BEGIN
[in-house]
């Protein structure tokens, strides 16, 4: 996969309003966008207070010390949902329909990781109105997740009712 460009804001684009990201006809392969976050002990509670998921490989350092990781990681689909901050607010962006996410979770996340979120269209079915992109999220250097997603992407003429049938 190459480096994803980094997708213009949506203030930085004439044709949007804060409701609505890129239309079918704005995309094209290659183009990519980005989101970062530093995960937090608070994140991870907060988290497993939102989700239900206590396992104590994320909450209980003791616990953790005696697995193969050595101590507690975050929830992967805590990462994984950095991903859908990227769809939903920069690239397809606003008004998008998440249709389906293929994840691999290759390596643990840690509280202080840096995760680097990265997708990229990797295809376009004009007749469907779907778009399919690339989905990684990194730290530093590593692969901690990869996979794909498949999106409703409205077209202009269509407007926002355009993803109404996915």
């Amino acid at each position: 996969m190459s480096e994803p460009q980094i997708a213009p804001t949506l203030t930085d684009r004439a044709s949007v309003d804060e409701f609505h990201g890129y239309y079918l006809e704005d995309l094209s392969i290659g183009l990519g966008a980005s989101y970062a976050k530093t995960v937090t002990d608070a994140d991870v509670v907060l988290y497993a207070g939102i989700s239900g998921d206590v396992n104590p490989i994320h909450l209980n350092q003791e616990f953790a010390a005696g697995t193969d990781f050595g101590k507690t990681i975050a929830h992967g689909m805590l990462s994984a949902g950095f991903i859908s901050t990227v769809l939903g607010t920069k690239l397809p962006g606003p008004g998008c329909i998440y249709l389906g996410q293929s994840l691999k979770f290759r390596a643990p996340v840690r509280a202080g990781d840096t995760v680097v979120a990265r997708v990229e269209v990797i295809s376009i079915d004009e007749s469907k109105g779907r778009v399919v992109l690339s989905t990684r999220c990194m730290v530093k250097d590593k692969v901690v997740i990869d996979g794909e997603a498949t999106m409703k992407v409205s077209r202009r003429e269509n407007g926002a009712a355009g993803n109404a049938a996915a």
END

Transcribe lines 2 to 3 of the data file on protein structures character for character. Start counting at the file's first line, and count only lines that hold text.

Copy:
């Protein structure tokens, strides 16, 4: 996969309003966008207070010390949902329909990781109105997740009712 460009804001684009990201006809392969976050002990509670998921490989350092990781990681689909901050607010962006996410979770996340979120269209079915992109999220250097997603992407003429049938 190459480096994803980094997708213009949506203030930085004439044709949007804060409701609505890129239309079918704005995309094209290659183009990519980005989101970062530093995960937090608070994140991870907060988290497993939102989700239900206590396992104590994320909450209980003791616990953790005696697995193969050595101590507690975050929830992967805590990462994984950095991903859908990227769809939903920069690239397809606003008004998008998440249709389906293929994840691999290759390596643990840690509280202080840096995760680097990265997708990229990797295809376009004009007749469907779907778009399919690339989905990684990194730290530093590593692969901690990869996979794909498949999106409703409205077209202009269509407007926002355009993803109404996915």
């Amino acid at each position: 996969m190459s480096e994803p460009q980094i997708a213009p804001t949506l203030t930085d684009r004439a044709s949007v309003d804060e409701f609505h990201g890129y239309y079918l006809e704005d995309l094209s392969i290659g183009l990519g966008a980005s989101y970062a976050k530093t995960v937090t002990d608070a994140d991870v509670v907060l988290y497993a207070g939102i989700s239900g998921d206590v396992n104590p490989i994320h909450l209980n350092q003791e616990f953790a010390a005696g697995t193969d990781f050595g101590k507690t990681i975050a929830h992967g689909m805590l990462s994984a949902g950095f991903i859908s901050t990227v769809l939903g607010t920069k690239l397809p962006g606003p008004g998008c329909i998440y249709l389906g996410q293929s994840l691999k979770f290759r390596a643990p996340v840690r509280a202080g990781d840096t995760v680097v979120a990265r997708v990229e269209v990797i295809s376009i079915d004009e007749s469907k109105g779907r778009v399919v992109l690339s989905t990684r999220c990194m730290v530093k250097d590593k692969v901690v997740i990869d996979g794909e997603a498949t999106m409703k992407v409205s077209r202009r003429e269509n407007g926002a009712a355009g993803n109404a049938a996915a």